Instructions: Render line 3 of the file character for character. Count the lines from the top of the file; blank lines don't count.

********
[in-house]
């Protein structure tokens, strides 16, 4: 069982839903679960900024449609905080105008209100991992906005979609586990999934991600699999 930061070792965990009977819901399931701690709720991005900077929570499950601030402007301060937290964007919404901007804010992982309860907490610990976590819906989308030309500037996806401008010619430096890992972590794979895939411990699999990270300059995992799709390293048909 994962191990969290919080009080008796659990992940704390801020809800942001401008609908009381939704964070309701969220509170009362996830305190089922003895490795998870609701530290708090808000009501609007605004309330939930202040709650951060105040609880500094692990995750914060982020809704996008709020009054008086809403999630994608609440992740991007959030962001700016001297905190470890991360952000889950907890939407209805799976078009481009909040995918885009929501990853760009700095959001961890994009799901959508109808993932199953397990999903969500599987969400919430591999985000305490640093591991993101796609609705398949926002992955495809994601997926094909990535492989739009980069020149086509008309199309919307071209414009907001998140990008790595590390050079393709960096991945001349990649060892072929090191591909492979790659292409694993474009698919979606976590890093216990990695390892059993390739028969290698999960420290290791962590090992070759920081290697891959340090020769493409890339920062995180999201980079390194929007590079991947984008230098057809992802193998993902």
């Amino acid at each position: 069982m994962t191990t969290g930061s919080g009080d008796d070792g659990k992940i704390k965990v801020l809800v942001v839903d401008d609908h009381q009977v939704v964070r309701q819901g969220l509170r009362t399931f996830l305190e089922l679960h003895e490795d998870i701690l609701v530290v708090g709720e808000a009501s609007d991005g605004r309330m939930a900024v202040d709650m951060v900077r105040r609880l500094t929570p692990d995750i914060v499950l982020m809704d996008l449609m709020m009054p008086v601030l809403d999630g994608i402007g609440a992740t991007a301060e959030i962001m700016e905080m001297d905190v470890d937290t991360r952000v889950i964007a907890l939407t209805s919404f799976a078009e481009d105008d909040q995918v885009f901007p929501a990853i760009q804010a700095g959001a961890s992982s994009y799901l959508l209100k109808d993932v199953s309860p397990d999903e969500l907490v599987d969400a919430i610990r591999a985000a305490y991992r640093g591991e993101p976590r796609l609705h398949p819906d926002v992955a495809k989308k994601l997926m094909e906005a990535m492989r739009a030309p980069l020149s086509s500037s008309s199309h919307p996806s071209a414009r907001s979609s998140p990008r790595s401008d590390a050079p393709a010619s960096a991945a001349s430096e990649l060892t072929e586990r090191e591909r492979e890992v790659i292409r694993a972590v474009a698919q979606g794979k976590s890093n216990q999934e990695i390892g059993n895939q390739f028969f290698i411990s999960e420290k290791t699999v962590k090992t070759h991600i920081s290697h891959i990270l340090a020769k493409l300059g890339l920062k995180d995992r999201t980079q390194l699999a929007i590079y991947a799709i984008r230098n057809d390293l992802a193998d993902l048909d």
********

């Amino acid at each position: 069982m994962t191990t969290g930061s919080g009080d008796d070792g659990k992940i704390k965990v801020l809800v942001v839903d401008d609908h009381q009977v939704v964070r309701q819901g969220l509170r009362t399931f996830l305190e089922l679960h003895e490795d998870i701690l609701v530290v708090g709720e808000a009501s609007d991005g605004r309330m939930a900024v202040d709650m951060v900077r105040r609880l500094t929570p692990d995750i914060v499950l982020m809704d996008l449609m709020m009054p008086v601030l809403d999630g994608i402007g609440a992740t991007a301060e959030i962001m700016e905080m001297d905190v470890d937290t991360r952000v889950i964007a907890l939407t209805s919404f799976a078009e481009d105008d909040q995918v885009f901007p929501a990853i760009q804010a700095g959001a961890s992982s994009y799901l959508l209100k109808d993932v199953s309860p397990d999903e969500l907490v599987d969400a919430i610990r591999a985000a305490y991992r640093g591991e993101p976590r796609l609705h398949p819906d926002v992955a495809k989308k994601l997926m094909e906005a990535m492989r739009a030309p980069l020149s086509s500037s008309s199309h919307p996806s071209a414009r907001s979609s998140p990008r790595s401008d590390a050079p393709a010619s960096a991945a001349s430096e990649l060892t072929e586990r090191e591909r492979e890992v790659i292409r694993a972590v474009a698919q979606g794979k976590s890093n216990q999934e990695i390892g059993n895939q390739f028969f290698i411990s999960e420290k290791t699999v962590k090992t070759h991600i920081s290697h891959i990270l340090a020769k493409l300059g890339l920062k995180d995992r999201t980079q390194l699999a929007i590079y991947a799709i984008r230098n057809d390293l992802a193998d993902l048909d």